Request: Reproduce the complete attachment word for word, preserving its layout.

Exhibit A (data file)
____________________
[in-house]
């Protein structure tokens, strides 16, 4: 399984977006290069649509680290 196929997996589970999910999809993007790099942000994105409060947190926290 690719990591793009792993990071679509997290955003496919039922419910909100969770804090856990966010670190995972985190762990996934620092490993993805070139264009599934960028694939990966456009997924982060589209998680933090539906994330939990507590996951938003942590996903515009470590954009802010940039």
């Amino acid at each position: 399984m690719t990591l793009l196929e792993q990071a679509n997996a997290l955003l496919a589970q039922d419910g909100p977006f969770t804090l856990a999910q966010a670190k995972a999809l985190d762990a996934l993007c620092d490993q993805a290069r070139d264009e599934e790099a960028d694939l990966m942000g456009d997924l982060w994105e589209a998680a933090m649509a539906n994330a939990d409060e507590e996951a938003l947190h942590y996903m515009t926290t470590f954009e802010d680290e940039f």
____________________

[in-house]
């Protein structure tokens, strides 16, 4: 399984977006290069649509680290 196929997996589970999910999809993007790099942000994105409060947190926290 690719990591793009792993990071679509997290955003496919039922419910909100969770804090856990966010670190995972985190762990996934620092490993993805070139264009599934960028694939990966456009997924982060589209998680933090539906994330939990507590996951938003942590996903515009470590954009802010940039």
């Amino acid at each position: 399984m690719t990591l793009l196929e792993q990071a679509n997996a997290l955003l496919a589970q039922d419910g909100p977006f969770t804090l856990a999910q966010a670190k995972a999809l985190d762990a996934l993007c620092d490993q993805a290069r070139d264009e599934e790099a960028d694939l990966m942000g456009d997924l982060w994105e589209a998680a933090m649509a539906n994330a939990d409060e507590e996951a938003l947190h942590y996903m515009t926290t470590f954009e802010d680290e940039f």